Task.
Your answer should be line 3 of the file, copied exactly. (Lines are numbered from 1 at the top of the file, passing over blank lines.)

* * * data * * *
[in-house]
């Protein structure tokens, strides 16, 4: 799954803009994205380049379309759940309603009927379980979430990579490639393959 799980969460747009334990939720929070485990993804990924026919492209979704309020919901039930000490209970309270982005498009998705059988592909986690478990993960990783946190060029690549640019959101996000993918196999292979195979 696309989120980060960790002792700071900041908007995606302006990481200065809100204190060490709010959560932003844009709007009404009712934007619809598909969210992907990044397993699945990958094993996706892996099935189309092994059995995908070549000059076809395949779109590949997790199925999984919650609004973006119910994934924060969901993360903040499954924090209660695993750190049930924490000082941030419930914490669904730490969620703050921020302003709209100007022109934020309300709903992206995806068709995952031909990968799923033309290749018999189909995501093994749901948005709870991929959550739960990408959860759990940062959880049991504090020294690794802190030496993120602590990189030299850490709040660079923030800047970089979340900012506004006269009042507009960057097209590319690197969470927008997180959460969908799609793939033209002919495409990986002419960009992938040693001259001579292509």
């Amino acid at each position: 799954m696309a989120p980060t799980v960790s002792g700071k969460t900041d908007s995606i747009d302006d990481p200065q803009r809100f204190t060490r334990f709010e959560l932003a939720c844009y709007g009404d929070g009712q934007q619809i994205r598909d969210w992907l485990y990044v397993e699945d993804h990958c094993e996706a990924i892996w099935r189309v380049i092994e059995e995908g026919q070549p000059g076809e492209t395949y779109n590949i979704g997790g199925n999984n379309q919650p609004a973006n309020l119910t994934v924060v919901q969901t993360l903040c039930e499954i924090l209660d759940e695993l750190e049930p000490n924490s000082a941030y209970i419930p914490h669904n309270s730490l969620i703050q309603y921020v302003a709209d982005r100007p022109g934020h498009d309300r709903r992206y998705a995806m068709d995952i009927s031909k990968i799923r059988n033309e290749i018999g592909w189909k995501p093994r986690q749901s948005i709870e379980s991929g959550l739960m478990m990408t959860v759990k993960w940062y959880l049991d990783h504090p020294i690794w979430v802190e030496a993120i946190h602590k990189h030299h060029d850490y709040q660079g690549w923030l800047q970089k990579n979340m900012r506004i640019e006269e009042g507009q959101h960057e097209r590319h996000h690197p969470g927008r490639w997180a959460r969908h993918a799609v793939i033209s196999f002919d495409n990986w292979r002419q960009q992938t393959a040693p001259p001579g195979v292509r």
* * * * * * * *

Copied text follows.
């Amino acid at each position: 799954m696309a989120p980060t799980v960790s002792g700071k969460t900041d908007s995606i747009d302006d990481p200065q803009r809100f204190t060490r334990f709010e959560l932003a939720c844009y709007g009404d929070g009712q934007q619809i994205r598909d969210w992907l485990y990044v397993e699945d993804h990958c094993e996706a990924i892996w099935r189309v380049i092994e059995e995908g026919q070549p000059g076809e492209t395949y779109n590949i979704g997790g199925n999984n379309q919650p609004a973006n309020l119910t994934v924060v919901q969901t993360l903040c039930e499954i924090l209660d759940e695993l750190e049930p000490n924490s000082a941030y209970i419930p914490h669904n309270s730490l969620i703050q309603y921020v302003a709209d982005r100007p022109g934020h498009d309300r709903r992206y998705a995806m068709d995952i009927s031909k990968i799923r059988n033309e290749i018999g592909w189909k995501p093994r986690q749901s948005i709870e379980s991929g959550l739960m478990m990408t959860v759990k993960w940062y959880l049991d990783h504090p020294i690794w979430v802190e030496a993120i946190h602590k990189h030299h060029d850490y709040q660079g690549w923030l800047q970089k990579n979340m900012r506004i640019e006269e009042g507009q959101h960057e097209r590319h996000h690197p969470g927008r490639w997180a959460r969908h993918a799609v793939i033209s196999f002919d495409n990986w292979r002419q960009q992938t393959a040693p001259p001579g195979v292509r």